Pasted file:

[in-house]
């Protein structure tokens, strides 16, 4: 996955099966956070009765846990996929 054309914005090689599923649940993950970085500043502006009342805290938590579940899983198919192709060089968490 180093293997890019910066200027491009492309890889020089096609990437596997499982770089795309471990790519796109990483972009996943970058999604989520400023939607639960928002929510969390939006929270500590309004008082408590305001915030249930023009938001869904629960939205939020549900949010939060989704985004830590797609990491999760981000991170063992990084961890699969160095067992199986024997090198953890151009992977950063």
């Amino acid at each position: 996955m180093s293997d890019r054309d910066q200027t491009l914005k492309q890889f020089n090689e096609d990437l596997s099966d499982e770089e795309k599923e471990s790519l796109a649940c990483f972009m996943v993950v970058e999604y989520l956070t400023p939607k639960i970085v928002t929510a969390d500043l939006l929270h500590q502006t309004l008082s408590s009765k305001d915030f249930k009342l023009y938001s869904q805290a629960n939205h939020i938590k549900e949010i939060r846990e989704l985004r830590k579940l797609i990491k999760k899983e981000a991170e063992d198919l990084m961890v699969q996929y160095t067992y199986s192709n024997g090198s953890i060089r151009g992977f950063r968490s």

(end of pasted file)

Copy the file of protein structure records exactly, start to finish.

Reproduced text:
[in-house]
């Protein structure tokens, strides 16, 4: 996955099966956070009765846990996929 054309914005090689599923649940993950970085500043502006009342805290938590579940899983198919192709060089968490 180093293997890019910066200027491009492309890889020089096609990437596997499982770089795309471990790519796109990483972009996943970058999604989520400023939607639960928002929510969390939006929270500590309004008082408590305001915030249930023009938001869904629960939205939020549900949010939060989704985004830590797609990491999760981000991170063992990084961890699969160095067992199986024997090198953890151009992977950063």
């Amino acid at each position: 996955m180093s293997d890019r054309d910066q200027t491009l914005k492309q890889f020089n090689e096609d990437l596997s099966d499982e770089e795309k599923e471990s790519l796109a649940c990483f972009m996943v993950v970058e999604y989520l956070t400023p939607k639960i970085v928002t929510a969390d500043l939006l929270h500590q502006t309004l008082s408590s009765k305001d915030f249930k009342l023009y938001s869904q805290a629960n939205h939020i938590k549900e949010i939060r846990e989704l985004r830590k579940l797609i990491k999760k899983e981000a991170e063992d198919l990084m961890v699969q996929y160095t067992y199986s192709n024997g090198s953890i060089r151009g992977f950063r968490s």